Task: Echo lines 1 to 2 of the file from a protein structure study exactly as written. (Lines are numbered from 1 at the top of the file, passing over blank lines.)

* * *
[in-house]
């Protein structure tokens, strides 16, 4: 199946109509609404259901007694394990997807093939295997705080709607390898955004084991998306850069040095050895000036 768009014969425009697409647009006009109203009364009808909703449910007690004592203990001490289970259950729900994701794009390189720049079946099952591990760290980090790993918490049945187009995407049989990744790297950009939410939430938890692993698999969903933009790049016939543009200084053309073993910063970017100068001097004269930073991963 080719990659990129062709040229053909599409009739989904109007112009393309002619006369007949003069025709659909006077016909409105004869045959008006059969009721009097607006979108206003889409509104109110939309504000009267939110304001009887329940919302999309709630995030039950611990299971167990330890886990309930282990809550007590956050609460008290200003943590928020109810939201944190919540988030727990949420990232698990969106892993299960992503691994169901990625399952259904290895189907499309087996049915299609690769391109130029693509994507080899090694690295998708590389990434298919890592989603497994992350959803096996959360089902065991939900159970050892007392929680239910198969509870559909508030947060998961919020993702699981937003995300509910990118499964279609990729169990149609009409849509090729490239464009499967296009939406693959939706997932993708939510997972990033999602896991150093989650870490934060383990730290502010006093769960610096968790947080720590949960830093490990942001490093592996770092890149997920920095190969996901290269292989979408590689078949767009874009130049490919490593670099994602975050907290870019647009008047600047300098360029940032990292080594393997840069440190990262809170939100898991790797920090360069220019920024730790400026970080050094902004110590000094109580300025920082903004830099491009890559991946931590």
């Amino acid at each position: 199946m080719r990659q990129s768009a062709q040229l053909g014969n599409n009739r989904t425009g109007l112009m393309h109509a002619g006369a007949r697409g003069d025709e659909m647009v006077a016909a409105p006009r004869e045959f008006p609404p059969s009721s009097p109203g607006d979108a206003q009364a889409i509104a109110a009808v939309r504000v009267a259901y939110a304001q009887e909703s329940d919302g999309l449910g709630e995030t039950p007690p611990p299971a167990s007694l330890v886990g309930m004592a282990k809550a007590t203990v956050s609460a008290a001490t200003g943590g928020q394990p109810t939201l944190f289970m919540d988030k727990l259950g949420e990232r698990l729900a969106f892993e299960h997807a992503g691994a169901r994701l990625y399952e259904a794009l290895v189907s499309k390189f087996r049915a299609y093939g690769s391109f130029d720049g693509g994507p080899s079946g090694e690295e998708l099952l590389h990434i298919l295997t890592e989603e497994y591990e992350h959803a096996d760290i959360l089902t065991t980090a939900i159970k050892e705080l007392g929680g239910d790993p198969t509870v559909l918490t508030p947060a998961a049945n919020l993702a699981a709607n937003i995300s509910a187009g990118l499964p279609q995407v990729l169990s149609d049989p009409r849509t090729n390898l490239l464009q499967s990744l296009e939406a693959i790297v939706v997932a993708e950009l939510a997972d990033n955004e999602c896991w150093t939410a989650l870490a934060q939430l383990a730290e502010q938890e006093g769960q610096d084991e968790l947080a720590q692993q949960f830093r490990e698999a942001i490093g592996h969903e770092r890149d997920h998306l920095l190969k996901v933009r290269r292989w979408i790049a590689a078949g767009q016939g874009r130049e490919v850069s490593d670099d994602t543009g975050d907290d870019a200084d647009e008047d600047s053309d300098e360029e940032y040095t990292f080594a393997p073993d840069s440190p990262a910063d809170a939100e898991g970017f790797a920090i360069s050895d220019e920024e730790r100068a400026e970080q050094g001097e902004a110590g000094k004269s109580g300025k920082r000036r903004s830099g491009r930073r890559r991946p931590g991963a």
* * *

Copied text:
[in-house]
């Protein structure tokens, strides 16, 4: 199946109509609404259901007694394990997807093939295997705080709607390898955004084991998306850069040095050895000036 768009014969425009697409647009006009109203009364009808909703449910007690004592203990001490289970259950729900994701794009390189720049079946099952591990760290980090790993918490049945187009995407049989990744790297950009939410939430938890692993698999969903933009790049016939543009200084053309073993910063970017100068001097004269930073991963 080719990659990129062709040229053909599409009739989904109007112009393309002619006369007949003069025709659909006077016909409105004869045959008006059969009721009097607006979108206003889409509104109110939309504000009267939110304001009887329940919302999309709630995030039950611990299971167990330890886990309930282990809550007590956050609460008290200003943590928020109810939201944190919540988030727990949420990232698990969106892993299960992503691994169901990625399952259904290895189907499309087996049915299609690769391109130029693509994507080899090694690295998708590389990434298919890592989603497994992350959803096996959360089902065991939900159970050892007392929680239910198969509870559909508030947060998961919020993702699981937003995300509910990118499964279609990729169990149609009409849509090729490239464009499967296009939406693959939706997932993708939510997972990033999602896991150093989650870490934060383990730290502010006093769960610096968790947080720590949960830093490990942001490093592996770092890149997920920095190969996901290269292989979408590689078949767009874009130049490919490593670099994602975050907290870019647009008047600047300098360029940032990292080594393997840069440190990262809170939100898991790797920090360069220019920024730790400026970080050094902004110590000094109580300025920082903004830099491009890559991946931590």